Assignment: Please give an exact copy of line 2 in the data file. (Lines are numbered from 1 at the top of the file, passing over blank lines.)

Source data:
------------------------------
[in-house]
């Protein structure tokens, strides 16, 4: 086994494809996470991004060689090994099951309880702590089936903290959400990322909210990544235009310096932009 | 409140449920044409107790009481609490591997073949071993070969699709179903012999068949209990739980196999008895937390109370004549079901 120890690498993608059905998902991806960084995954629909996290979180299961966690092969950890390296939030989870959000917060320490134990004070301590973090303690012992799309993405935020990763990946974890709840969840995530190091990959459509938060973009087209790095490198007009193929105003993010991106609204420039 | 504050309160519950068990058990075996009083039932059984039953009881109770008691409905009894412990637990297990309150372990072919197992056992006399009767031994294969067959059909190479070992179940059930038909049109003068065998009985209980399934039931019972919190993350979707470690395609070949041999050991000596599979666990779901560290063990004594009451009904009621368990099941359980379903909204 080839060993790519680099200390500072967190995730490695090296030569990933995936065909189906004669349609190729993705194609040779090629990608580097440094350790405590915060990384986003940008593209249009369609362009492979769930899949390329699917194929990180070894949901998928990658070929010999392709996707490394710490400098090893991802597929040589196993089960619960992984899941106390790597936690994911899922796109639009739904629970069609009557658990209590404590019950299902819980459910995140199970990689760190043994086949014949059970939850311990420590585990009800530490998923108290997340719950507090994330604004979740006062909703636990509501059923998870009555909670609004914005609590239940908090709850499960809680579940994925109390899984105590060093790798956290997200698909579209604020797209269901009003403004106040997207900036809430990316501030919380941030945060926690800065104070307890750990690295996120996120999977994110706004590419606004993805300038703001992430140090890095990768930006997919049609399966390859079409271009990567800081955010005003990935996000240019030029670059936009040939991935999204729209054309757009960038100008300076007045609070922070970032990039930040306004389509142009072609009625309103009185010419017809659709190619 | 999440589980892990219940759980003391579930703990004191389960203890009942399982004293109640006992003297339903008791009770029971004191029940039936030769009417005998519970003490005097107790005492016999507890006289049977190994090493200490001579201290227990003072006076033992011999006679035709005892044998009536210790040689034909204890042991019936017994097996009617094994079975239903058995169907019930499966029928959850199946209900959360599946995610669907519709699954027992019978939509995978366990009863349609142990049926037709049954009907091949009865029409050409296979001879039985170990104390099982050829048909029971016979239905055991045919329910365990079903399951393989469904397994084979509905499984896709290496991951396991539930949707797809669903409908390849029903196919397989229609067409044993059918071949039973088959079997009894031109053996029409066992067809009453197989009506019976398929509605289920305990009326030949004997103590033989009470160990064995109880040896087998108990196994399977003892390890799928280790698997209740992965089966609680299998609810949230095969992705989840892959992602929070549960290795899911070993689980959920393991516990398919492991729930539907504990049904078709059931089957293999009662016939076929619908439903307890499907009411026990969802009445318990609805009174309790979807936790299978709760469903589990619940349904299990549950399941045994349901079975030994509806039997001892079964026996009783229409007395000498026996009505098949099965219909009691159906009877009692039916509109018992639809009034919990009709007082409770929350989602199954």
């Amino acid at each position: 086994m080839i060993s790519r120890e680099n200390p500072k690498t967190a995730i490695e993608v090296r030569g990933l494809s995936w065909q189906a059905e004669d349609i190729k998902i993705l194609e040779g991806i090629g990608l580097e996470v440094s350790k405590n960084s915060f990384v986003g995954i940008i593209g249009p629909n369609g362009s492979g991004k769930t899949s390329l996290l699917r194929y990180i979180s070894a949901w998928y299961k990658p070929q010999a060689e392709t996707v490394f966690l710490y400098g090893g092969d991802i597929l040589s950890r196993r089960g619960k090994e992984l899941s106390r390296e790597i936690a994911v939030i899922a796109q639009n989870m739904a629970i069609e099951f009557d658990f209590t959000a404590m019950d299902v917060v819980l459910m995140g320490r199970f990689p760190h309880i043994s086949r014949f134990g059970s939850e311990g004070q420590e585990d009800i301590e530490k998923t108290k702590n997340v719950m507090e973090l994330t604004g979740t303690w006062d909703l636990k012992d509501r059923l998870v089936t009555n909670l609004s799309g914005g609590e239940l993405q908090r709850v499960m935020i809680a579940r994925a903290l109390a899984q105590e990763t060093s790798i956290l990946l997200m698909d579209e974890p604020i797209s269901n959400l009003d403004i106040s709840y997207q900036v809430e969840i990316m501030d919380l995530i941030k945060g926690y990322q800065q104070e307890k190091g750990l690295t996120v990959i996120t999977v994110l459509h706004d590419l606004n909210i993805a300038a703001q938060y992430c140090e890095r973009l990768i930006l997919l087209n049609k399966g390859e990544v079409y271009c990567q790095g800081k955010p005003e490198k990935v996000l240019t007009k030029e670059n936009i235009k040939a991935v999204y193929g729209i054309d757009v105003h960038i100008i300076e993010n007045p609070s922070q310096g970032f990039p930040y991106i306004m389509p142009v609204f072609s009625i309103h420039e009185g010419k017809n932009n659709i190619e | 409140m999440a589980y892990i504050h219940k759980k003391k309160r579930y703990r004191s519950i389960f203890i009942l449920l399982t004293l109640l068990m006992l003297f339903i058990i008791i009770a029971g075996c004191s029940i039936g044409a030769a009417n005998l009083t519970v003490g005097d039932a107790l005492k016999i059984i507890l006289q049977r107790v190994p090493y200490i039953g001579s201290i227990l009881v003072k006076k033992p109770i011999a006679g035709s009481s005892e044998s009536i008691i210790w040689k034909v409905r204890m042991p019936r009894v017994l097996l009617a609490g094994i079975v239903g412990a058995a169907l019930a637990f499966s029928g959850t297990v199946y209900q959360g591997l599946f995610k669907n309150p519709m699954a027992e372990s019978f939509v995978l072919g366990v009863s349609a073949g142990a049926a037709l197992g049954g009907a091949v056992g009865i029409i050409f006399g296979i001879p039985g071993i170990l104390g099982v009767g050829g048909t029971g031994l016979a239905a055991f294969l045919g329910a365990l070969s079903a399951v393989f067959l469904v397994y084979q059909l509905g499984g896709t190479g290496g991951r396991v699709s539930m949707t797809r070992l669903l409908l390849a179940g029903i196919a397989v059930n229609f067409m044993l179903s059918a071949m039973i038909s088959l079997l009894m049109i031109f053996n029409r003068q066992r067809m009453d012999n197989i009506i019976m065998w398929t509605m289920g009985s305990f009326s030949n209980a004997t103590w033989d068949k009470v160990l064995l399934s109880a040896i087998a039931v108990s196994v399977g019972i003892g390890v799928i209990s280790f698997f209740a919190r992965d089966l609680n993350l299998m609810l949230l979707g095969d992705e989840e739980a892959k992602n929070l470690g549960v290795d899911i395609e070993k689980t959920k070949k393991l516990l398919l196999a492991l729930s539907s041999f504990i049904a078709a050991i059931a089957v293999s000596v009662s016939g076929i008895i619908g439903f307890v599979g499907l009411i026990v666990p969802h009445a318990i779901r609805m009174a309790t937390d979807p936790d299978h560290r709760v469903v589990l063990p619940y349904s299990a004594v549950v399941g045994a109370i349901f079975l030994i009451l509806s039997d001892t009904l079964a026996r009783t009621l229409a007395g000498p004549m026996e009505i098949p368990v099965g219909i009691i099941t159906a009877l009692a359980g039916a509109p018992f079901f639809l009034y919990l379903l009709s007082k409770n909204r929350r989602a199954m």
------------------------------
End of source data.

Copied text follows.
């Protein structure tokens, strides 16, 4: 086994494809996470991004060689090994099951309880702590089936903290959400990322909210990544235009310096932009 | 409140449920044409107790009481609490591997073949071993070969699709179903012999068949209990739980196999008895937390109370004549079901 120890690498993608059905998902991806960084995954629909996290979180299961966690092969950890390296939030989870959000917060320490134990004070301590973090303690012992799309993405935020990763990946974890709840969840995530190091990959459509938060973009087209790095490198007009193929105003993010991106609204420039 | 504050309160519950068990058990075996009083039932059984039953009881109770008691409905009894412990637990297990309150372990072919197992056992006399009767031994294969067959059909190479070992179940059930038909049109003068065998009985209980399934039931019972919190993350979707470690395609070949041999050991000596599979666990779901560290063990004594009451009904009621368990099941359980379903909204 080839060993790519680099200390500072967190995730490695090296030569990933995936065909189906004669349609190729993705194609040779090629990608580097440094350790405590915060990384986003940008593209249009369609362009492979769930899949390329699917194929990180070894949901998928990658070929010999392709996707490394710490400098090893991802597929040589196993089960619960992984899941106390790597936690994911899922796109639009739904629970069609009557658990209590404590019950299902819980459910995140199970990689760190043994086949014949059970939850311990420590585990009800530490998923108290997340719950507090994330604004979740006062909703636990509501059923998870009555909670609004914005609590239940908090709850499960809680579940994925109390899984105590060093790798956290997200698909579209604020797209269901009003403004106040997207900036809430990316501030919380941030945060926690800065104070307890750990690295996120996120999977994110706004590419606004993805300038703001992430140090890095990768930006997919049609399966390859079409271009990567800081955010005003990935996000240019030029670059936009040939991935999204729209054309757009960038100008300076007045609070922070970032990039930040306004389509142009072609009625309103009185010419017809659709190619 | 999440589980892990219940759980003391579930703990004191389960203890009942399982004293109640006992003297339903008791009770029971004191029940039936030769009417005998519970003490005097107790005492016999507890006289049977190994090493200490001579201290227990003072006076033992011999006679035709005892044998009536210790040689034909204890042991019936017994097996009617094994079975239903058995169907019930499966029928959850199946209900959360599946995610669907519709699954027992019978939509995978366990009863349609142990049926037709049954009907091949009865029409050409296979001879039985170990104390099982050829048909029971016979239905055991045919329910365990079903399951393989469904397994084979509905499984896709290496991951396991539930949707797809669903409908390849029903196919397989229609067409044993059918071949039973088959079997009894031109053996029409066992067809009453197989009506019976398929509605289920305990009326030949004997103590033989009470160990064995109880040896087998108990196994399977003892390890799928280790698997209740992965089966609680299998609810949230095969992705989840892959992602929070549960290795899911070993689980959920393991516990398919492991729930539907504990049904078709059931089957293999009662016939076929619908439903307890499907009411026990969802009445318990609805009174309790979807936790299978709760469903589990619940349904299990549950399941045994349901079975030994509806039997001892079964026996009783229409007395000498026996009505098949099965219909009691159906009877009692039916509109018992639809009034919990009709007082409770929350989602199954």